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GDPR and digital marketing: Impression guest blog for V

GDPR and digital marketing: Impression guest blog for V
July 18, 2017 Hilary Campton

In this guest blog for V Formation, Laura Hampton of Nottingham digital marketing specialists Impression, explains the ins and outs of GDPR for digital marketers.

Marketing teams will be working to get their marketing data and processes ready for the introduction of GDPR – the new data protection regulations – on 25 May 2018. As part of your preparations, it’s essential to consider your digital marketing channels, from your analytics through to social media.

Impression Digital Marketing explain GDPR for digital marketers

Google Analytics

The key thing to understand here is the term ‘personal data’. While you might think this only relates to anything personally identifiable, such as a name or email address, unfortunately you’d be wrong, as cookies and tracking codes fall into the scope of GDPR.

This means that any tracking you’re doing on your website – including the use of Google Analytics or platforms such as Hubspot or Mautic – must also comply with the regulations.

What should you do?

  • State your use of tools such as Google Analytics within your privacy policy
  • Clearly explain in your privacy policy how you use cookies and other tracking codes (e.g. for advertising purposes)
  • Allow users to explicitly state that they agree to your use of cookies and tracking
  • Require users to opt in
  • Allow users to opt out at any time – this should be as easy as the opt in process

PayPal have a good example of this on their cookie policy page. Note how they’d explicitly stated all the ways they intend to use cookies and tracking, and also the ‘plain English’ language they use – this is all essential within the new regulations.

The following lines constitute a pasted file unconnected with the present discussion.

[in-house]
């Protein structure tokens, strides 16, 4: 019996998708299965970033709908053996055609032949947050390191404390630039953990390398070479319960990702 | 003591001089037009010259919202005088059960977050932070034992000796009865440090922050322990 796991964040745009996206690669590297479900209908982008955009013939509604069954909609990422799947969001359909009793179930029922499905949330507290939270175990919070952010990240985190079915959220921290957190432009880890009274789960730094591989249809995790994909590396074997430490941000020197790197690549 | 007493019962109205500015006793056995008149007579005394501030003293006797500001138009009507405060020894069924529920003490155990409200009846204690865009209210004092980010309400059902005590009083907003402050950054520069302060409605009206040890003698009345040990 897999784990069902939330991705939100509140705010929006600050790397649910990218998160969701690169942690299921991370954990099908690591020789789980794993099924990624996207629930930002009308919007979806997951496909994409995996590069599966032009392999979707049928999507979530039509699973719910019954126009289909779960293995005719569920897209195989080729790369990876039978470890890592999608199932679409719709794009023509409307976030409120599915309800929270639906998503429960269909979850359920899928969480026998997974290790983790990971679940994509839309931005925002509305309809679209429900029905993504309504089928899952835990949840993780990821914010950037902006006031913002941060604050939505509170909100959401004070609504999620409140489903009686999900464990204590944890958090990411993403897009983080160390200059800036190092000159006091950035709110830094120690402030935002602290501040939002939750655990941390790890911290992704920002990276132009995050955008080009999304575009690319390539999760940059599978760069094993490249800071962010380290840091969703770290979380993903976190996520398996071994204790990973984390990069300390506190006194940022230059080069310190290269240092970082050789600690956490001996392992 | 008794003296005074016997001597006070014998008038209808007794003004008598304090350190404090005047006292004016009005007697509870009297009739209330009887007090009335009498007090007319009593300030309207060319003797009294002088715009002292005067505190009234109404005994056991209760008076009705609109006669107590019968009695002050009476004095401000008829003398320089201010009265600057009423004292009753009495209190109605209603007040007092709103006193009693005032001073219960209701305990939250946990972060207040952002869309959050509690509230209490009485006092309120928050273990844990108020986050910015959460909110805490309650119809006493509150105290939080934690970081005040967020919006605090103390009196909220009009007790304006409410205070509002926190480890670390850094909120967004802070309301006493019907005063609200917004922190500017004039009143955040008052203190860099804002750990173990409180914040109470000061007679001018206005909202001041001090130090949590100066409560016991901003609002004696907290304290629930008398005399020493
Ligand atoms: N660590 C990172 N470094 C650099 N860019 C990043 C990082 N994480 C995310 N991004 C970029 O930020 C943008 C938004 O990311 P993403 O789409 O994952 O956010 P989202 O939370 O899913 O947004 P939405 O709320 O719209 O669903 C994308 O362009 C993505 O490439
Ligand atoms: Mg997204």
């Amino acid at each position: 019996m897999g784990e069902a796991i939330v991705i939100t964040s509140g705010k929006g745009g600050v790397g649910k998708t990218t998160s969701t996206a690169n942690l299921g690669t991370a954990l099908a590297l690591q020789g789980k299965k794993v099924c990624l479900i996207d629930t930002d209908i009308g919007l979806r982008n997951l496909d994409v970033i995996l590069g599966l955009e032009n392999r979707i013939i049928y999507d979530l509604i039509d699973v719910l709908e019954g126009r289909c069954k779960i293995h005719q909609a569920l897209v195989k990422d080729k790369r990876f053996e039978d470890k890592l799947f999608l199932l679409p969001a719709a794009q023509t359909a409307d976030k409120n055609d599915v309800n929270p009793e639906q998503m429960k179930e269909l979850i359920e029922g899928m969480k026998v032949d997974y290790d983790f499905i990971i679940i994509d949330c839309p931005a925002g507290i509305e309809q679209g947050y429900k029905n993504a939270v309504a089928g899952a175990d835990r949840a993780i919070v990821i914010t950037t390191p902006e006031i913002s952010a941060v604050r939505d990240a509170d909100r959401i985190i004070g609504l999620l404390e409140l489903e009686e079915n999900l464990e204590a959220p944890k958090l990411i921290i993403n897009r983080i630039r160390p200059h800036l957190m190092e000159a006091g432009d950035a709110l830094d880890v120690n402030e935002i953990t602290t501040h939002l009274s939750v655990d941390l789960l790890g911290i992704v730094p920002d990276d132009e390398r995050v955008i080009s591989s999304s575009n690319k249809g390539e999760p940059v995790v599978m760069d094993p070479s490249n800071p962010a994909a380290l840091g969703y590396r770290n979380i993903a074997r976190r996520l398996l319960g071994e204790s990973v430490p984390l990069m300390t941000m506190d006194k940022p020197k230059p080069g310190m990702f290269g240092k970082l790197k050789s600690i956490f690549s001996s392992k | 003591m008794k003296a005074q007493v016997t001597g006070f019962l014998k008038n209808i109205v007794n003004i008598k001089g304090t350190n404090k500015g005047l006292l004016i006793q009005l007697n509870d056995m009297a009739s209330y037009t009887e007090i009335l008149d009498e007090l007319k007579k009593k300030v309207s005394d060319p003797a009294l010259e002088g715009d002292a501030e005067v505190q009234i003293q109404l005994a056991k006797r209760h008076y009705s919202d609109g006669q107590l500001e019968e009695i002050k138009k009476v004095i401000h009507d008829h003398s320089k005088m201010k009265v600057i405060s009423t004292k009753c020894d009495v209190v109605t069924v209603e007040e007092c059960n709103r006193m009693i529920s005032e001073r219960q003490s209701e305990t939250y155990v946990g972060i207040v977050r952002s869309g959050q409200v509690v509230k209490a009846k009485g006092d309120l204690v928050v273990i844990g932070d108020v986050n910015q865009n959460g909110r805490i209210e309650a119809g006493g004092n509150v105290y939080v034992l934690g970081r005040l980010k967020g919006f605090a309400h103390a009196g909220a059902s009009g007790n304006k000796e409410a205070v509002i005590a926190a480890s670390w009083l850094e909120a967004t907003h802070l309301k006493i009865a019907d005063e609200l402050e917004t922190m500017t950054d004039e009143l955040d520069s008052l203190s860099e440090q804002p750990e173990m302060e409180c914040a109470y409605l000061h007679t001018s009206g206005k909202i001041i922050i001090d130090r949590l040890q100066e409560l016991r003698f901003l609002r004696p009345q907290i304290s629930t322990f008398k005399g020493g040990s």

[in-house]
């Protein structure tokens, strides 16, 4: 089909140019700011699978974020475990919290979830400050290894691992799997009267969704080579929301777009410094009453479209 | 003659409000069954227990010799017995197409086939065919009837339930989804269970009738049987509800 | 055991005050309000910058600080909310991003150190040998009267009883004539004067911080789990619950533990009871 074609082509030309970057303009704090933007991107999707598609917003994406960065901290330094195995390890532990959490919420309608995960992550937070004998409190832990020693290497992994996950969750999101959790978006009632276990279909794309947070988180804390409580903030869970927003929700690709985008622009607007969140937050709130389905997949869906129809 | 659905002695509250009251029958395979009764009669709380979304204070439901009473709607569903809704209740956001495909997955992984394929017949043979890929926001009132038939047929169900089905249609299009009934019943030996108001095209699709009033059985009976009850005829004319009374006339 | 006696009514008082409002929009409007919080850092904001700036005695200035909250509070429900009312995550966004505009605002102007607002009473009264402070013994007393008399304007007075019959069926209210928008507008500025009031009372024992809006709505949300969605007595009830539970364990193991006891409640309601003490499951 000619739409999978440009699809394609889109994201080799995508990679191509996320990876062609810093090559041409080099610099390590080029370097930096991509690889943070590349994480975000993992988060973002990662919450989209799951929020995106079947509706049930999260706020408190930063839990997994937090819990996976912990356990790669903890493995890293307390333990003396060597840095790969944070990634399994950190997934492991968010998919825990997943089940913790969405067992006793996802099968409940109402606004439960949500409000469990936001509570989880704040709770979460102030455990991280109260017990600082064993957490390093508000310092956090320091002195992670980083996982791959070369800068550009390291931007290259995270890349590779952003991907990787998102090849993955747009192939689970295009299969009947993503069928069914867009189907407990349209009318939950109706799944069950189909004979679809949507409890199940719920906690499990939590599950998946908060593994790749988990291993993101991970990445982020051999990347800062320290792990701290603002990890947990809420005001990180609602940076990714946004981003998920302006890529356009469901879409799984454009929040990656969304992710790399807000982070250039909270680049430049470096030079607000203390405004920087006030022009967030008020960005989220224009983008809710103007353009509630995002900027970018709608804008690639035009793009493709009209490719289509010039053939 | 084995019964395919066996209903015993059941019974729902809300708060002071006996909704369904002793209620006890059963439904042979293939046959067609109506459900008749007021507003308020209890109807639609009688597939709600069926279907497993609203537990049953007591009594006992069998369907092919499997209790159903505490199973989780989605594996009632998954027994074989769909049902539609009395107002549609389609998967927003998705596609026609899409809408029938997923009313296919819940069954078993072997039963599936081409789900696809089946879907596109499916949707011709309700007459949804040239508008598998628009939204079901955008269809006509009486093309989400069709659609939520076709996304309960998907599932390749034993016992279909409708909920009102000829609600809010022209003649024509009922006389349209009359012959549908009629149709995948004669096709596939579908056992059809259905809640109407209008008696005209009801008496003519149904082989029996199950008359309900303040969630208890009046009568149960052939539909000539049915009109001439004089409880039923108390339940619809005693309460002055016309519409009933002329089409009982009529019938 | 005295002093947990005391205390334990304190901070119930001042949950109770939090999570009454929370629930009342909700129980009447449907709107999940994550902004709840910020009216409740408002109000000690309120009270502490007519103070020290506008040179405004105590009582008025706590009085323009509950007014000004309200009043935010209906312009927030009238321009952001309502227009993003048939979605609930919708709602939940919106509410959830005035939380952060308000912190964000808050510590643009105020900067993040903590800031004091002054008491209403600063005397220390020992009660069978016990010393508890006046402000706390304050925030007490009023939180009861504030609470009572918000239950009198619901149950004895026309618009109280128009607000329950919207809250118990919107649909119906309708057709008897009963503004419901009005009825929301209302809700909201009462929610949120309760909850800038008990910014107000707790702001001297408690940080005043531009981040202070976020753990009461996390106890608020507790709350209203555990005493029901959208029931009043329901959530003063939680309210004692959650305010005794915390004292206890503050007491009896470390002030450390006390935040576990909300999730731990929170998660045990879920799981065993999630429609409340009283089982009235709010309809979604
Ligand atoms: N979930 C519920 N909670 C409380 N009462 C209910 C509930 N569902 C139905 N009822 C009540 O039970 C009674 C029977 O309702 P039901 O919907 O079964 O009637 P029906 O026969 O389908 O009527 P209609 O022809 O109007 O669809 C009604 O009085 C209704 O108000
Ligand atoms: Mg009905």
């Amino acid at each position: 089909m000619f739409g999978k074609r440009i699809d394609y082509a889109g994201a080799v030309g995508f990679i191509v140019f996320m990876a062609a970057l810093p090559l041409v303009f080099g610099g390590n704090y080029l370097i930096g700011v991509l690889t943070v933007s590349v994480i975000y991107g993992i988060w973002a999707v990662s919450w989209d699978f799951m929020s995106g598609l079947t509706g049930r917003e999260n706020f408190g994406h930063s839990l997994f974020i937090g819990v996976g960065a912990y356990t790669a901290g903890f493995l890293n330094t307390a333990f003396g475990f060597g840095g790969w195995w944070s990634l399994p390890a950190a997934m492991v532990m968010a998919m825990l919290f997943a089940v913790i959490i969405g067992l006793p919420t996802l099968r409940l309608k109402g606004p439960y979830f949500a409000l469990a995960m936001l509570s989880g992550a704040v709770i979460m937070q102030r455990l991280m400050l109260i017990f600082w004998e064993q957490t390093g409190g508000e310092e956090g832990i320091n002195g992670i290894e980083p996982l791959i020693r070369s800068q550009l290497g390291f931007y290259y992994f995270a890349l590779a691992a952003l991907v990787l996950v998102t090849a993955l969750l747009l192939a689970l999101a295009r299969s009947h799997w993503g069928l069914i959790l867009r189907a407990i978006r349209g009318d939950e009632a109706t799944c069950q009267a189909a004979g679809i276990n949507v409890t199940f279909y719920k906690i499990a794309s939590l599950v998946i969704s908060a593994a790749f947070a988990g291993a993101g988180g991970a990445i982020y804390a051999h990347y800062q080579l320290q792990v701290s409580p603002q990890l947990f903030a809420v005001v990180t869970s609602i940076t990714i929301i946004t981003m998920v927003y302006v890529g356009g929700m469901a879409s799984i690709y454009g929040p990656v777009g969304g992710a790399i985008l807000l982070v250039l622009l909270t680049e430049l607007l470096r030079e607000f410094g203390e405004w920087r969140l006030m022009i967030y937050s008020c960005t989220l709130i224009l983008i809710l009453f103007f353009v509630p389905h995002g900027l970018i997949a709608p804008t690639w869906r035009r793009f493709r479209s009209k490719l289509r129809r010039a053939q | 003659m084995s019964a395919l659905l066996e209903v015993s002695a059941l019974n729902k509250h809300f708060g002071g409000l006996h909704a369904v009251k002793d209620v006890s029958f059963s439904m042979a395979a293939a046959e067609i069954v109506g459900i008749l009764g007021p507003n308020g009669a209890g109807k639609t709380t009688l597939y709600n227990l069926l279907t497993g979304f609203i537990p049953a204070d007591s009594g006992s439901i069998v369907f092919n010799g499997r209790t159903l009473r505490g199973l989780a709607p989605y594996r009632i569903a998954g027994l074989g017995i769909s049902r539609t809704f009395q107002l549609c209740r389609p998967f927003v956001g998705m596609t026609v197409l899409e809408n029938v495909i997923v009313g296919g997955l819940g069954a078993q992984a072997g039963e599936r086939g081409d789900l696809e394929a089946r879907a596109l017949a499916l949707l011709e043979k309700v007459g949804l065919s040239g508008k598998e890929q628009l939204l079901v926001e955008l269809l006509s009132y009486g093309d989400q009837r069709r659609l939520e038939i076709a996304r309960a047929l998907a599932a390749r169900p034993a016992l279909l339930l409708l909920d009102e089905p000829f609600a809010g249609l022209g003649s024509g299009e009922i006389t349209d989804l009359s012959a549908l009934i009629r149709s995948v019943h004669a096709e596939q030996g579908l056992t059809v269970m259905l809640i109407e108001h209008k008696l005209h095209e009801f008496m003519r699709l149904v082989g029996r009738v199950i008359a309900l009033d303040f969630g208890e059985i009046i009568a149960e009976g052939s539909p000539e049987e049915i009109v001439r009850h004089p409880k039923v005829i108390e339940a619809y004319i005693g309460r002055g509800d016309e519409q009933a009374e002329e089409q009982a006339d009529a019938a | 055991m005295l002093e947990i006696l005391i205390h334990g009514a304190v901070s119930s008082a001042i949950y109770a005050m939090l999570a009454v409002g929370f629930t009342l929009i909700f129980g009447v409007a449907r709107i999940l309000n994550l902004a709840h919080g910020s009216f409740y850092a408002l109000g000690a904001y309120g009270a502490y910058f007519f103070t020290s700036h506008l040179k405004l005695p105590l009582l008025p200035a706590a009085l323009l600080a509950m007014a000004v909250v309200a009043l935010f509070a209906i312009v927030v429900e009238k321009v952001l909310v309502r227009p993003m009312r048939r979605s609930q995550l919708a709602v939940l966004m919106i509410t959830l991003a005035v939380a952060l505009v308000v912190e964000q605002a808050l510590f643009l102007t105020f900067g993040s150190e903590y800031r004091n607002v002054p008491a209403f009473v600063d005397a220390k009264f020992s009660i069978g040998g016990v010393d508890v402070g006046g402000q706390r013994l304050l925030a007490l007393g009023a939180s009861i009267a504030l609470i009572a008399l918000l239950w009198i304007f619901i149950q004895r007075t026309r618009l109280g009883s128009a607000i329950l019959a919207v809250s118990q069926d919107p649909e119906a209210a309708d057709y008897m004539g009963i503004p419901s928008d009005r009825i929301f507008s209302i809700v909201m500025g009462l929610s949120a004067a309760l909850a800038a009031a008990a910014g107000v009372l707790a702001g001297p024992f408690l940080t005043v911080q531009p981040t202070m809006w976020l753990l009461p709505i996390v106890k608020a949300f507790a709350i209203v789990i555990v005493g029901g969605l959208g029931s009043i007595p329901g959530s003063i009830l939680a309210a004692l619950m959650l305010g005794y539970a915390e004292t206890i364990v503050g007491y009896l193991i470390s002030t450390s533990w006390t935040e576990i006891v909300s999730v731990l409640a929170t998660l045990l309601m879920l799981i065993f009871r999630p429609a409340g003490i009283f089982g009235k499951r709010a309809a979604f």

What do you do if someone doesn’t accept your use of tracking?

Well, it means you have to obey their wishes and not track them. You can manage this within tools like Google Analytics, or contact your service provider if you’re using another tool and you’re not sure how.

It also means that you’ll have to let your users know that a failure to agree could result in reduced functionality or them having to input their password more frequently – see how PayPal does this within their policy.

Cookie Law have written a comprehensive post on cookie law and how it’s affected by GDPR here.

Remarketing ads and GDPR

Remarketing ads are those ads that follow you around the web and encourage you to convert. They work really well, and many of our clients use them very successfully.

You’ll need to let your users know, within your privacy policy, that you may use their cookie data for remarketing purposes.

GDPR and Facebook

If you’re using email addresses to create Facebook lookalike audiences, or to target people whose details you have, you’ll need to tell users about this too, by asking them to opt in, and giving them the option to opt out. Again you must make sure that the opt out is as easy as the opt in.

Want to know more about how GDPR will affect your digital marketing efforts?

Click here to contact the digital marketing specialists at Impression.

If you found this blog useful and are looking for more GDPR resources and information, you might want to check out:

General Data Protection Regulation: a checklist for marketers

New data protection regulations: a guide to getting your marketing data compliant